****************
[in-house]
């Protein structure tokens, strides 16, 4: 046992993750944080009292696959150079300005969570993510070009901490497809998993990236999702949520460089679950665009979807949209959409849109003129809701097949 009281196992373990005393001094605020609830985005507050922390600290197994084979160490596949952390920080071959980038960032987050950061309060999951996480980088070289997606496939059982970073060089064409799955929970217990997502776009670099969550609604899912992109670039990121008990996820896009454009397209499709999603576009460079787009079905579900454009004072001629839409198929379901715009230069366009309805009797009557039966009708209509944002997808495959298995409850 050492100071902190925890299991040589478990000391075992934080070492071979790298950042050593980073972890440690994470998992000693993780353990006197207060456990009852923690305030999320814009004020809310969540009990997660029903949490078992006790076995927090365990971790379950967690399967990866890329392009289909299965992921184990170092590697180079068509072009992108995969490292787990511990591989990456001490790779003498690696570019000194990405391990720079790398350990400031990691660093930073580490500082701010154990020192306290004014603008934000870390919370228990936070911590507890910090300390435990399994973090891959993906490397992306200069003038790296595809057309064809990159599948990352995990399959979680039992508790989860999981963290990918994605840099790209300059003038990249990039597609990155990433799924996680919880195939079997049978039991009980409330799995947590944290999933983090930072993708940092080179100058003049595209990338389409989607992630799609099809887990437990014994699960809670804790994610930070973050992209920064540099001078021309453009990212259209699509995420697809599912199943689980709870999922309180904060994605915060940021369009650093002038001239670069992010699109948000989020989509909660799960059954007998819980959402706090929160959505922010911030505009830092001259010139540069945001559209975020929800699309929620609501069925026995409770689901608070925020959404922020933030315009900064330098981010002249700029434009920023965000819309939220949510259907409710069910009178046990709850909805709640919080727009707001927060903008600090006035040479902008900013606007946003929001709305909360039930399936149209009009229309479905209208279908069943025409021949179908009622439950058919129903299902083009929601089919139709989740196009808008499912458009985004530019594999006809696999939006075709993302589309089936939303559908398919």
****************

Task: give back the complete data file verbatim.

[in-house]
């Protein structure tokens, strides 16, 4: 046992993750944080009292696959150079300005969570993510070009901490497809998993990236999702949520460089679950665009979807949209959409849109003129809701097949 009281196992373990005393001094605020609830985005507050922390600290197994084979160490596949952390920080071959980038960032987050950061309060999951996480980088070289997606496939059982970073060089064409799955929970217990997502776009670099969550609604899912992109670039990121008990996820896009454009397209499709999603576009460079787009079905579900454009004072001629839409198929379901715009230069366009309805009797009557039966009708209509944002997808495959298995409850 050492100071902190925890299991040589478990000391075992934080070492071979790298950042050593980073972890440690994470998992000693993780353990006197207060456990009852923690305030999320814009004020809310969540009990997660029903949490078992006790076995927090365990971790379950967690399967990866890329392009289909299965992921184990170092590697180079068509072009992108995969490292787990511990591989990456001490790779003498690696570019000194990405391990720079790398350990400031990691660093930073580490500082701010154990020192306290004014603008934000870390919370228990936070911590507890910090300390435990399994973090891959993906490397992306200069003038790296595809057309064809990159599948990352995990399959979680039992508790989860999981963290990918994605840099790209300059003038990249990039597609990155990433799924996680919880195939079997049978039991009980409330799995947590944290999933983090930072993708940092080179100058003049595209990338389409989607992630799609099809887990437990014994699960809670804790994610930070973050992209920064540099001078021309453009990212259209699509995420697809599912199943689980709870999922309180904060994605915060940021369009650093002038001239670069992010699109948000989020989509909660799960059954007998819980959402706090929160959505922010911030505009830092001259010139540069945001559209975020929800699309929620609501069925026995409770689901608070925020959404922020933030315009900064330098981010002249700029434009920023965000819309939220949510259907409710069910009178046990709850909805709640919080727009707001927060903008600090006035040479902008900013606007946003929001709305909360039930399936149209009009229309479905209208279908069943025409021949179908009622439950058919129903299902083009929601089919139709989740196009808008499912458009985004530019594999006809696999939006075709993302589309089936939303559908398919």